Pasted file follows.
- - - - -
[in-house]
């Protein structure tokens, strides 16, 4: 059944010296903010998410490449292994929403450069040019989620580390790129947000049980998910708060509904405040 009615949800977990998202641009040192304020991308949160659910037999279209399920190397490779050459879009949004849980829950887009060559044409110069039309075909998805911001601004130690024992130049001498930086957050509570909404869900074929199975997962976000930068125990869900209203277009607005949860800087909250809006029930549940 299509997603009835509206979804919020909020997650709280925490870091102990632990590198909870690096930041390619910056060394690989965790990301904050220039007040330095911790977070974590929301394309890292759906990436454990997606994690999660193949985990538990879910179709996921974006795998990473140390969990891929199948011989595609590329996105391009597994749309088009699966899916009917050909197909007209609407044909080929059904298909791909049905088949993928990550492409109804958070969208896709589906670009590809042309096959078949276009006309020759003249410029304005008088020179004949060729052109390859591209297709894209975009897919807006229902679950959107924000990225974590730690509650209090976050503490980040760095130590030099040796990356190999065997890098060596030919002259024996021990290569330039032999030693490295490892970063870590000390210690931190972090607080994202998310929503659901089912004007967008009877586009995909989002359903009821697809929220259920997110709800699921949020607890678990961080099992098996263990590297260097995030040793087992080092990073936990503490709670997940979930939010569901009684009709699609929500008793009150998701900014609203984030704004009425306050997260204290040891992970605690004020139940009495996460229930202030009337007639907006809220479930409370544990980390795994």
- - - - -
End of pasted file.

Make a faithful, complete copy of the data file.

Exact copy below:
[in-house]
């Protein structure tokens, strides 16, 4: 059944010296903010998410490449292994929403450069040019989620580390790129947000049980998910708060509904405040 009615949800977990998202641009040192304020991308949160659910037999279209399920190397490779050459879009949004849980829950887009060559044409110069039309075909998805911001601004130690024992130049001498930086957050509570909404869900074929199975997962976000930068125990869900209203277009607005949860800087909250809006029930549940 299509997603009835509206979804919020909020997650709280925490870091102990632990590198909870690096930041390619910056060394690989965790990301904050220039007040330095911790977070974590929301394309890292759906990436454990997606994690999660193949985990538990879910179709996921974006795998990473140390969990891929199948011989595609590329996105391009597994749309088009699966899916009917050909197909007209609407044909080929059904298909791909049905088949993928990550492409109804958070969208896709589906670009590809042309096959078949276009006309020759003249410029304005008088020179004949060729052109390859591209297709894209975009897919807006229902679950959107924000990225974590730690509650209090976050503490980040760095130590030099040796990356190999065997890098060596030919002259024996021990290569330039032999030693490295490892970063870590000390210690931190972090607080994202998310929503659901089912004007967008009877586009995909989002359903009821697809929220259920997110709800699921949020607890678990961080099992098996263990590297260097995030040793087992080092990073936990503490709670997940979930939010569901009684009709699609929500008793009150998701900014609203984030704004009425306050997260204290040891992970605690004020139940009495996460229930202030009337007639907006809220479930409370544990980390795994």